Once you get beyond the sticker shock of the $10.89M cap hit, the Mitch Marner contract is a reason for the Toronto Maple Leafs to rejoice. Rather than the saga drag on deep into the season like the William Nylander fiasco, Marner is gearing up in training camp.
Apparently the Maple Leafs will still be without a noteworthy player or two anyway, even though their losses aren’t nearly as significant as the prospect of being without Marner.
Head coach Mike Babcock estimates that forward Zach Hyman could miss approximately 14-15 games, while defenseman Travis Dermott may be sidelined for a similar span (12-14 games), according to TSN’s Karen Shilton.
If that forecast is correct, then the Maple Leafs could anticipate Hyman and Dermott back sometimes during this range:
Game 12 – Oct. 25: home vs. Sharks
Game 13 – Oct. 26: at Canadiens
Game 14 – Oct. 29: home vs. Capitals
Game 15 – Nov. 2: at Flyers
Naturally, when it comes to injuries, things can change. Ailments can worsen, or players can heal up faster than expected.
All due respect to two useful players in Dermott and Hyman, but the cap management aspect — particularly use of LTIR, and juggling once they’re ready to come back — is likely the most interesting part of this situation.
We already know that Nathan Horton ($5.3M AAV) and David Clarkson ($5.25M) will be on LTIR through the final season of their tragic contracts, providing $10.55M. Hyman carries $2.25M, while Dermott weighs in at $863K. The window for an LTIR stay is at least 10 games and 24 days, so one would expect that Hyman and Dermott would join Clarkson and Horton on LTIR. With Dermott’s cost fairly minimal, things would be most cramped once Hyman is healthy enough to play again. Will Toronto be forced to make a trade, or waive someone they’d rather keep?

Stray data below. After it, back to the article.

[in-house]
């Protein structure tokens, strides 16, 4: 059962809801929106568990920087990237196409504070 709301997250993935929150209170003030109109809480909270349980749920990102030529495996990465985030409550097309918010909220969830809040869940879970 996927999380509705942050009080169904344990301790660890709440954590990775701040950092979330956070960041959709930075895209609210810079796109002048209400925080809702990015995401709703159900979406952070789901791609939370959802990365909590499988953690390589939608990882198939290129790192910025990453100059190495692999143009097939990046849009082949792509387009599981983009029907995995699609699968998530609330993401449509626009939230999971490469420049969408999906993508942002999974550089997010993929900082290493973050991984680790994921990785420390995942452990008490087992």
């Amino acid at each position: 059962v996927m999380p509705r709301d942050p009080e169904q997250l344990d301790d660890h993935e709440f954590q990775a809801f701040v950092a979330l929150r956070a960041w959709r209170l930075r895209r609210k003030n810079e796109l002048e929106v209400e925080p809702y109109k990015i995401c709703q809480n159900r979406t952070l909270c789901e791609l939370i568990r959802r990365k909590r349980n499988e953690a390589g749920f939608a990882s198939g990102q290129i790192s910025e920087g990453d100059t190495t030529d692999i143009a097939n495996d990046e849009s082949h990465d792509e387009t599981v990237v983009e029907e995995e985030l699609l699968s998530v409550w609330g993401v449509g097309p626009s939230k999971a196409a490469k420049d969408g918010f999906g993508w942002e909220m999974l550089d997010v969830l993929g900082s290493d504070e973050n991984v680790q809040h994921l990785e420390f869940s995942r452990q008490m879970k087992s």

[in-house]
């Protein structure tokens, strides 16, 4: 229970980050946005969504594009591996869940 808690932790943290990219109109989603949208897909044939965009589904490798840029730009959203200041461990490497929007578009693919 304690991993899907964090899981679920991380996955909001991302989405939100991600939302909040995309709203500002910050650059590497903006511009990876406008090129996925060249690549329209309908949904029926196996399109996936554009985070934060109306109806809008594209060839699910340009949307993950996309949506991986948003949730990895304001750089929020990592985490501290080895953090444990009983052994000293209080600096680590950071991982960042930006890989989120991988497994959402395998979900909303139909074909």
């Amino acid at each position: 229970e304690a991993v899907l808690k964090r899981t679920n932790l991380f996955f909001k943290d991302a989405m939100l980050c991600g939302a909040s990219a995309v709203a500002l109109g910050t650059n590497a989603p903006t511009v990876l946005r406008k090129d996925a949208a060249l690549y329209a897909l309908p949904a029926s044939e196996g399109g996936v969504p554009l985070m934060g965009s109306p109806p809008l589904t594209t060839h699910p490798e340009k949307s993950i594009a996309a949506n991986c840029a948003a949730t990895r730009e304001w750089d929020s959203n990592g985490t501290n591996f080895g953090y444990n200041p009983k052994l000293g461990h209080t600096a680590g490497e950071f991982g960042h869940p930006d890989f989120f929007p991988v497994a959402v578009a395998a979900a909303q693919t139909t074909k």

Losing Hyman and Dermott for what sounds like close to a month isn’t great to begin with, but things could be especially tricky once they can actually play.
Although the Maple Leafs solved some of their biggest riddles, they’ll still need to answer more questions in the short term, so Babcock could be a busy man — almost as busy as Kyle Dubas.
(H/T to Rotoworld.)
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James O’Brien is a writer for Pro Hockey Talk on NBC Sports. Drop him a line at email@example.com or follow him on Twitter @cyclelikesedins.